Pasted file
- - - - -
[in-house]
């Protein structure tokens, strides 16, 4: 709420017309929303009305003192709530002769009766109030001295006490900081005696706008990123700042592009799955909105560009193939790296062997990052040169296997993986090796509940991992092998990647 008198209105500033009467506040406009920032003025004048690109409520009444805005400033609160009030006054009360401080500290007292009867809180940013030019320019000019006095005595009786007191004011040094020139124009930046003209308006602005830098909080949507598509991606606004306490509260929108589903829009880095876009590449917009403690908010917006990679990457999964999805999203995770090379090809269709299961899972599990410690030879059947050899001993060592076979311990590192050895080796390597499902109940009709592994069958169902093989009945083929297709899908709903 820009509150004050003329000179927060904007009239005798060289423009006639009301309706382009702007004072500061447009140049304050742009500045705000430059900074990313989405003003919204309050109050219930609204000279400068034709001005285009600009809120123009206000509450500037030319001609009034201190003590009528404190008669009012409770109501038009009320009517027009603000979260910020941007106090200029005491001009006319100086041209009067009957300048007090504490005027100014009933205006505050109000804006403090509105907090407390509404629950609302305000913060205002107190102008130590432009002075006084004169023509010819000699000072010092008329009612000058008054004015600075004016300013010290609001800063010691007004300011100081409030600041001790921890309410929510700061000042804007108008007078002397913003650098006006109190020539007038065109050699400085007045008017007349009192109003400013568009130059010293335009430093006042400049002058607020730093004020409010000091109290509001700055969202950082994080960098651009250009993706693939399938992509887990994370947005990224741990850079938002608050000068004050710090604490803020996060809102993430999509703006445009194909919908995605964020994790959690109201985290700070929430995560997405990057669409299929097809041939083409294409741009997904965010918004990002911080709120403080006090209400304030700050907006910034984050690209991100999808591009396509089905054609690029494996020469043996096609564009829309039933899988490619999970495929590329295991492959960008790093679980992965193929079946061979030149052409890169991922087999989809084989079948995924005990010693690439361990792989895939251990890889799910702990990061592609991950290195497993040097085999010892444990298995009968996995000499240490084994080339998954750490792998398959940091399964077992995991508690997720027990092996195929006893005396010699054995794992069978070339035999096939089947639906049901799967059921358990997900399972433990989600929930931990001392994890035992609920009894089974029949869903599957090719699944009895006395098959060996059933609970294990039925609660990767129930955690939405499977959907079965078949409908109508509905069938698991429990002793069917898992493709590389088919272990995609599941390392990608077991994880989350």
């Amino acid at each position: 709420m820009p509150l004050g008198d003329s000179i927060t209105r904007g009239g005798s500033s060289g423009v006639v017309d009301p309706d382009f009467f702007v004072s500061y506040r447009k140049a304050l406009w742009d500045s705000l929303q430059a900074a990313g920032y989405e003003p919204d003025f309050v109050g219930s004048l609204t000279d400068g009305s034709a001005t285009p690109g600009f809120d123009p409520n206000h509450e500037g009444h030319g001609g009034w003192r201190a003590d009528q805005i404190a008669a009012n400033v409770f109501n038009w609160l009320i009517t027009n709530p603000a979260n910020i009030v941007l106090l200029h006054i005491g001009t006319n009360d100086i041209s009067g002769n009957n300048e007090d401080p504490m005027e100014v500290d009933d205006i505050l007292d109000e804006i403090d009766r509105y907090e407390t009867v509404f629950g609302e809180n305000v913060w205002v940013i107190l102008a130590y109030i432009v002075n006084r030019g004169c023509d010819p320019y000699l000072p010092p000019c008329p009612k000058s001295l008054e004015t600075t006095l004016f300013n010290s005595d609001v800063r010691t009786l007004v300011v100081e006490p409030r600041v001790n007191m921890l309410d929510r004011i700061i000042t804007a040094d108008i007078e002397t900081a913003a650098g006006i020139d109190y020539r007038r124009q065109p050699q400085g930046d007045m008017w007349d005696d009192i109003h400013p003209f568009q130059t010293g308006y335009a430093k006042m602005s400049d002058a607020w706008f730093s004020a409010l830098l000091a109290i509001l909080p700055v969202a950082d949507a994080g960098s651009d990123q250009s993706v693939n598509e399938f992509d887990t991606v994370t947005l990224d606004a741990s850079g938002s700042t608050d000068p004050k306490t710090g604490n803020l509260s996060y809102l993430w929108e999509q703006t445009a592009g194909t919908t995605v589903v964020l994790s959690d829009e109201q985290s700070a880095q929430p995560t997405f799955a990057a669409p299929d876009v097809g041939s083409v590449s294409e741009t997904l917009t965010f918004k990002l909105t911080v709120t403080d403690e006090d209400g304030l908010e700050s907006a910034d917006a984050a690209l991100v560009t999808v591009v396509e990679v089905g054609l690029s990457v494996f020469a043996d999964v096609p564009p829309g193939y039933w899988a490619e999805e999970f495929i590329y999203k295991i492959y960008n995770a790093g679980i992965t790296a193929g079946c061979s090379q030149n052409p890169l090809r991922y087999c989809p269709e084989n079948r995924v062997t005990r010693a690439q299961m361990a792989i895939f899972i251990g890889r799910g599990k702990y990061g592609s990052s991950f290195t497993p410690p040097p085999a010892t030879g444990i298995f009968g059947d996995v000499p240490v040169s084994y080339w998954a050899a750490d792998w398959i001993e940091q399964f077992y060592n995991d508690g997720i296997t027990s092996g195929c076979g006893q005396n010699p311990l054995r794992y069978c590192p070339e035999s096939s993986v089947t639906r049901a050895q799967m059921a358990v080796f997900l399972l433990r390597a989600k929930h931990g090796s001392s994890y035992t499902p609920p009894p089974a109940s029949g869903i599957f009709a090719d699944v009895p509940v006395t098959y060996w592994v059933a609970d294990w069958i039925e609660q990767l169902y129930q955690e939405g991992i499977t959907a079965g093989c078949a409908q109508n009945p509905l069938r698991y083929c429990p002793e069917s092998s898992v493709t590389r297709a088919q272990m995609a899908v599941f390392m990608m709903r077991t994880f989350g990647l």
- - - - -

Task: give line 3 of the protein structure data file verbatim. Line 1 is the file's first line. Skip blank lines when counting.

């Amino acid at each position: 709420m820009p509150l004050g008198d003329s000179i927060t209105r904007g009239g005798s500033s060289g423009v006639v017309d009301p309706d382009f009467f702007v004072s500061y506040r447009k140049a304050l406009w742009d500045s705000l929303q430059a900074a990313g920032y989405e003003p919204d003025f309050v109050g219930s004048l609204t000279d400068g009305s034709a001005t285009p690109g600009f809120d123009p409520n206000h509450e500037g009444h030319g001609g009034w003192r201190a003590d009528q805005i404190a008669a009012n400033v409770f109501n038009w609160l009320i009517t027009n709530p603000a979260n910020i009030v941007l106090l200029h006054i005491g001009t006319n009360d100086i041209s009067g002769n009957n300048e007090d401080p504490m005027e100014v500290d009933d205006i505050l007292d109000e804006i403090d009766r509105y907090e407390t009867v509404f629950g609302e809180n305000v913060w205002v940013i107190l102008a130590y109030i432009v002075n006084r030019g004169c023509d010819p320019y000699l000072p010092p000019c008329p009612k000058s001295l008054e004015t600075t006095l004016f300013n010290s005595d609001v800063r010691t009786l007004v300011v100081e006490p409030r600041v001790n007191m921890l309410d929510r004011i700061i000042t804007a040094d108008i007078e002397t900081a913003a650098g006006i020139d109190y020539r007038r124009q065109p050699q400085g930046d007045m008017w007349d005696d009192i109003h400013p003209f568009q130059t010293g308006y335009a430093k006042m602005s400049d002058a607020w706008f730093s004020a409010l830098l000091a109290i509001l909080p700055v969202a950082d949507a994080g960098s651009d990123q250009s993706v693939n598509e399938f992509d887990t991606v994370t947005l990224d606004a741990s850079g938002s700042t608050d000068p004050k306490t710090g604490n803020l509260s996060y809102l993430w929108e999509q703006t445009a592009g194909t919908t995605v589903v964020l994790s959690d829009e109201q985290s700070a880095q929430p995560t997405f799955a990057a669409p299929d876009v097809g041939s083409v590449s294409e741009t997904l917009t965010f918004k990002l909105t911080v709120t403080d403690e006090d209400g304030l908010e700050s907006a910034d917006a984050a690209l991100v560009t999808v591009v396509e990679v089905g054609l690029s990457v494996f020469a043996d999964v096609p564009p829309g193939y039933w899988a490619e999805e999970f495929i590329y999203k295991i492959y960008n995770a790093g679980i992965t790296a193929g079946c061979s090379q030149n052409p890169l090809r991922y087999c989809p269709e084989n079948r995924v062997t005990r010693a690439q299961m361990a792989i895939f899972i251990g890889r799910g599990k702990y990061g592609s990052s991950f290195t497993p410690p040097p085999a010892t030879g444990i298995f009968g059947d996995v000499p240490v040169s084994y080339w998954a050899a750490d792998w398959i001993e940091q399964f077992y060592n995991d508690g997720i296997t027990s092996g195929c076979g006893q005396n010699p311990l054995r794992y069978c590192p070339e035999s096939s993986v089947t639906r049901a050895q799967m059921a358990v080796f997900l399972l433990r390597a989600k929930h931990g090796s001392s994890y035992t499902p609920p009894p089974a109940s029949g869903i599957f009709a090719d699944v009895p509940v006395t098959y060996w592994v059933a609970d294990w069958i039925e609660q990767l169902y129930q955690e939405g991992i499977t959907a079965g093989c078949a409908q109508n009945p509905l069938r698991y083929c429990p002793e069917s092998s898992v493709t590389r297709a088919q272990m995609a899908v599941f390392m990608m709903r077991t994880f989350g990647l």